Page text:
Living in the Shadows: One Mother and Son’s Reunion After Crossing the Border | WYPR

Living in the Shadows: One Mother and Son’s Reunion After Crossing the Border

Jul 26, 2018

Iris and her son, Edmondson, wait for a meeting at the Baltimore immigration office.
Credit Mary Rose Madden

Iris is a single mom who worked in a factory in Honduras. She tried twice to get to the United States. She and her son, Edmondson, made it on June 14th, crossing the border at El Paso, Texas.

But the next day, Edmondson’s sixth birthday, they were separated. Immigration officials put Iris in a Texas jail and her son in a facility in Arizona. 

She says she wasn’t able to communicate with him from jail.  Even worse, she didn’t know where he was.

Through an interpreter, she says it left her, "with a panic and a terror – not knowing where they’d taken him."   And she lived like that for six days.  She describes it as living in a "shadow of uncertainty."

On the seventh day she was moved to a transition house and allowed to talk to her son on the phone several times a week. Edmondson would tell her, "Mommy, I just want to be with you."

Edmondson was among some 3,000 children separated from their parents at the southern US border under the Trump administration’s "zero tolerance" policy and held in facilities scattered throughout the US. A federal judge gave the administration until Thursday, July 26, to reunite those families. Meanwhile, the administration has deported 400 parents without their children.

Iris, however, was one of the lucky ones. She came with papers that showed she had a sponsor in Maryland—the wife of a friend from Honduras—she could live with and who would support her. And she made sure Edmondson had copies of those documents with him.

Iris arrived in Baltimore by bus a few weeks ago wearing an Immigrations and Customs Enforcement ankle monitor. Edmondson arrived a few days later. A month after they were separated, they were together again.

We met in a coffee shop downtown, just a few days after their reunion. They were on their way to the National Aquarium to celebrate Edmondson’s birthday—the one they missed back in June.

Edmondson sat next to his mom, holding a Lightning McQueen cup and wearing paw patrol sneakers that light up. He remembered his time in Arizona, playing soccer and taking English lessons. He said there were children who were always fighting with one of his roommates, seven year old Daniel.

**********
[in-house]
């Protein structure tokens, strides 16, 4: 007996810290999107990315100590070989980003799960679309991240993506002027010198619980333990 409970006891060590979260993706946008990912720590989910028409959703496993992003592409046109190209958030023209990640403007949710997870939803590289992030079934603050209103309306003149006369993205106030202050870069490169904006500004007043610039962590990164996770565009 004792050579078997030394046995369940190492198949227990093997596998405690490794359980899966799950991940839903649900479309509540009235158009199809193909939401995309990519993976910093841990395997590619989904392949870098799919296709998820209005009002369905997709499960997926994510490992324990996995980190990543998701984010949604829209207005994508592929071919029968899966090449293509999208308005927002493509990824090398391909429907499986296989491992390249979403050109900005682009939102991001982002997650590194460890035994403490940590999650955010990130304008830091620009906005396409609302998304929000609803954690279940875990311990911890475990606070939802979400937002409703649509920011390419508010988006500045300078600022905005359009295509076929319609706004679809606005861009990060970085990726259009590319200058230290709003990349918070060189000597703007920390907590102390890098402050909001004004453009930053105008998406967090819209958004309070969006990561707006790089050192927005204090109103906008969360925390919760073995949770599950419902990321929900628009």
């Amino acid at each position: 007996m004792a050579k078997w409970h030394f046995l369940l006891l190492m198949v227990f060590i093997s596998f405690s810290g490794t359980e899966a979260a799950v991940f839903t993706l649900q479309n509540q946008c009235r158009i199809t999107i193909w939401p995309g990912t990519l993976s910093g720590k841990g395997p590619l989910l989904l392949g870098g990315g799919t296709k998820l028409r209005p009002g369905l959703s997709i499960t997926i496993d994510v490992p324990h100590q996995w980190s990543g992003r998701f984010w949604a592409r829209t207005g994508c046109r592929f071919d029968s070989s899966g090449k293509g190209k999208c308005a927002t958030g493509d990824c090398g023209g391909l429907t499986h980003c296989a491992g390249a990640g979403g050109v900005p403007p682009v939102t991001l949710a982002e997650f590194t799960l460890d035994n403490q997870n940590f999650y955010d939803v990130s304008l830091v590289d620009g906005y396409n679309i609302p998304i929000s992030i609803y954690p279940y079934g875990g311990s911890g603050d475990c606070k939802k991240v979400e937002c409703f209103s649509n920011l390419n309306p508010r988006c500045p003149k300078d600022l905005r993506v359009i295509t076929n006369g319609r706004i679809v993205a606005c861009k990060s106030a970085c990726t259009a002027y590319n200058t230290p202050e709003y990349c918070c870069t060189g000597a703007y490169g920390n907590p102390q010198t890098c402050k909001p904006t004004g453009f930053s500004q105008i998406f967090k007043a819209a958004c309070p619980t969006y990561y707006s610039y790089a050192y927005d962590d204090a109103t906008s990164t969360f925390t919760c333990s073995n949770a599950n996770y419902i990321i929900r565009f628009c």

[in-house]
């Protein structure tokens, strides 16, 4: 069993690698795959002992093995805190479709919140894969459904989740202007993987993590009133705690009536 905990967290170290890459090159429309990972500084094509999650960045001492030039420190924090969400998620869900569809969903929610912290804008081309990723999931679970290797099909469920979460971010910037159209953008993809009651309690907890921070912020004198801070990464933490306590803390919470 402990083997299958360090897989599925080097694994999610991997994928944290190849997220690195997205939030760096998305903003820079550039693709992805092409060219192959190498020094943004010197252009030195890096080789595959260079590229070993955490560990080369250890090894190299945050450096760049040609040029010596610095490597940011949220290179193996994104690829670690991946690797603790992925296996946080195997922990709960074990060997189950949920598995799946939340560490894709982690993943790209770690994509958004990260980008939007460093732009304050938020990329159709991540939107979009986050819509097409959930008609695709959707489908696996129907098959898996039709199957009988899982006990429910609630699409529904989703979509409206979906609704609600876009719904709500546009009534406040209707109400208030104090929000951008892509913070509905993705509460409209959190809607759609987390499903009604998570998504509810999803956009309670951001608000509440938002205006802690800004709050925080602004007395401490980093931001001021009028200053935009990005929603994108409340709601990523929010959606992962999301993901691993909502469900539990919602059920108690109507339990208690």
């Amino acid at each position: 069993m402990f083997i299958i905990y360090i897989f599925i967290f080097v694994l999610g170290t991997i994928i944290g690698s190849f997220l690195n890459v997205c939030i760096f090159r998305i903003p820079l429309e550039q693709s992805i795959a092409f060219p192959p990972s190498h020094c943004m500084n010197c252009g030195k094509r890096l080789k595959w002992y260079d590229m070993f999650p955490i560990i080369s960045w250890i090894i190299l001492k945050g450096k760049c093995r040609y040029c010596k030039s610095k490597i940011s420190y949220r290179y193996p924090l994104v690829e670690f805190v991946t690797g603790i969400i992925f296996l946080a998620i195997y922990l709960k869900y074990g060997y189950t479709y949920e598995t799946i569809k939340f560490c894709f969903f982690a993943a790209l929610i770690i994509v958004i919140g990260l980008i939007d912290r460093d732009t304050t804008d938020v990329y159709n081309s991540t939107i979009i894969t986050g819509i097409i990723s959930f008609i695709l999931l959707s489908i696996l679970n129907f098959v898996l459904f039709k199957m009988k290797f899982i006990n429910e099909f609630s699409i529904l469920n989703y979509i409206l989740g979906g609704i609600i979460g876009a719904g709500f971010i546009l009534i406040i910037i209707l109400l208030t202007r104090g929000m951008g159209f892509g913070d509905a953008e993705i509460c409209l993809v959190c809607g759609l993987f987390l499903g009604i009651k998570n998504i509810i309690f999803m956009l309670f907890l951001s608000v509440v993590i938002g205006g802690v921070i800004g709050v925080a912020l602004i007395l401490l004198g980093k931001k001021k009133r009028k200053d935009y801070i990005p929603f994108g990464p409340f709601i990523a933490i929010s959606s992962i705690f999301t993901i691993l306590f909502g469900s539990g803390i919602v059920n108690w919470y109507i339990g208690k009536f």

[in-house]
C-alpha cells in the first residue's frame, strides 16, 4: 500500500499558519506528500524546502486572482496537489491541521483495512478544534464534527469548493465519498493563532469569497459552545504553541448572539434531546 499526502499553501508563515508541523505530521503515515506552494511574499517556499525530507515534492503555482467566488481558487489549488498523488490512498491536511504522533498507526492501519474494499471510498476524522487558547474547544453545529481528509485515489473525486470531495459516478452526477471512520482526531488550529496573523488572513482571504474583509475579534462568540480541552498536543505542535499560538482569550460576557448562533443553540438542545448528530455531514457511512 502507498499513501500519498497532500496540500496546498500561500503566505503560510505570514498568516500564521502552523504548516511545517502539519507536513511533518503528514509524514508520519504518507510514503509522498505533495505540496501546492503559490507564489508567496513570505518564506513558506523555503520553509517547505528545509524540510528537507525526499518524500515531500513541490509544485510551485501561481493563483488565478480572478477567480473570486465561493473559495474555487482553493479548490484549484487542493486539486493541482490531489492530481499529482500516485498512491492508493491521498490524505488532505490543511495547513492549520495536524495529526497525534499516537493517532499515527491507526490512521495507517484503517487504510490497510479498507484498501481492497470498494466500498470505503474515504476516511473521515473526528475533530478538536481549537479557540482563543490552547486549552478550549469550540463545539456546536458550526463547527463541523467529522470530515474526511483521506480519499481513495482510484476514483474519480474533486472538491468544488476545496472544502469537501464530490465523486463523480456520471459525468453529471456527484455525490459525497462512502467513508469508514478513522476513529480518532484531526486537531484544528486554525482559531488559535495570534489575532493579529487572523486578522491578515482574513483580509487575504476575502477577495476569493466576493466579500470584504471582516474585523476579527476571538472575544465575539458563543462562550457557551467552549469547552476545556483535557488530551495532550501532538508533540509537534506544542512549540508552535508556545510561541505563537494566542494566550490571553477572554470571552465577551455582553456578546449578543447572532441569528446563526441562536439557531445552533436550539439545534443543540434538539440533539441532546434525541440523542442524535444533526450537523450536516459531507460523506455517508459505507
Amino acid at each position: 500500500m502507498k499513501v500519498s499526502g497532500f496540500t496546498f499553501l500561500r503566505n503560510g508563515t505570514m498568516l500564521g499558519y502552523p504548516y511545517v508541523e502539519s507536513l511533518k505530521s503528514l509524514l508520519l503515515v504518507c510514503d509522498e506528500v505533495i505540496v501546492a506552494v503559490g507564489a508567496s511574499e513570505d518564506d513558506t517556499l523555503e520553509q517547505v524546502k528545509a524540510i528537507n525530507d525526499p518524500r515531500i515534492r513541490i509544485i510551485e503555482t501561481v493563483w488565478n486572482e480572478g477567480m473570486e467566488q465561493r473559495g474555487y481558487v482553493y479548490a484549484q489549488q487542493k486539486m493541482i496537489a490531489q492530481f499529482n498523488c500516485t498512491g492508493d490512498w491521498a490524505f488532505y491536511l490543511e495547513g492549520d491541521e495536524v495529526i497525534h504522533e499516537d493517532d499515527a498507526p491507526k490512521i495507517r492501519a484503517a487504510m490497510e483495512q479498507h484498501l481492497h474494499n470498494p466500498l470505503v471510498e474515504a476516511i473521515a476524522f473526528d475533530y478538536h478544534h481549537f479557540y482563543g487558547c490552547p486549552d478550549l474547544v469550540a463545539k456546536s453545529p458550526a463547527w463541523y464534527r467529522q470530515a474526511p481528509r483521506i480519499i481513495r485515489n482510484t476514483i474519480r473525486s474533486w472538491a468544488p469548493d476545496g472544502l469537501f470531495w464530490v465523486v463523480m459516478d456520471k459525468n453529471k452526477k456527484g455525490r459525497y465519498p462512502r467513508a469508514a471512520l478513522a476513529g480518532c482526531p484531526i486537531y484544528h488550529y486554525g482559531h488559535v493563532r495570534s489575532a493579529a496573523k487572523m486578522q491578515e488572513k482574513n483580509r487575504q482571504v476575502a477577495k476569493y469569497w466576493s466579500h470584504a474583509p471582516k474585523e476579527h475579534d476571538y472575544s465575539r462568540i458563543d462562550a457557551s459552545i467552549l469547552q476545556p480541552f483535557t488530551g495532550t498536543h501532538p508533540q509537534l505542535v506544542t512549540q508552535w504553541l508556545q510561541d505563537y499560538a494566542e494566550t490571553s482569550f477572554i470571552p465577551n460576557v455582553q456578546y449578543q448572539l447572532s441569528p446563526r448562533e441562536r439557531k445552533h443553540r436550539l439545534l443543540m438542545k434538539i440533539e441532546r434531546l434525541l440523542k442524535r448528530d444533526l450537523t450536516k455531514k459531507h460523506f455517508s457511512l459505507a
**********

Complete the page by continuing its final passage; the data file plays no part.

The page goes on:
"Daniel cried for his momma," Edmondson remembered.  

Honduras and The Northern Triangle

Iris says she loves her country, but the situation there is very difficult.

It’s one of three, along with Guatemala and El Salvador, known as the Northern Triangle of Central America.   

Sarah Bermeo, an associate professor of public policy at Duke University, says “90% of the cocaine that comes into the U.S. comes from these countries.”

Bermeo, who also writes for “Future Development,” a blog published by Duke, the World Bank Organization, and the Brookings Institution, says all that cocaine is being trafficked by gangs for international networks.  And it’s turned the Northern Triangle countries into the most violent on earth.

She points to a report from Doctors without Borders that analyzes data from those countries and finds “unprecedented levels of violence outside a war zone”.   

Kidnapping is common. Drug gangs often go into the schools to recruit.

Gangs and drug cartels "are threatening to kill a family member if their son doesn’t join a gang or if their daughter isn’t allowed to marry into the gang," Bermeo says.

Bermeo says people who leave Northern Triangle countries aren’t just "looking for a better life" in the United States; they’re fleeing for their lives.

These are people looking for asylum, Bermeo says, and they will try to get it at any cost, even if it means entering the US illegally.

"If we push them to the shadows they’re going to use traffickers," she says. "And that’s going to enhance the ability of these criminal organizations to charge more and carry out more criminal activity."

Iris won’t talk about how she got to the border. It’s the first thing she tells me when we meet.

And she won’t say much about her family – except that she has a nineteen year old daughter who’s still in Honduras and didn’t try to cross with her this time.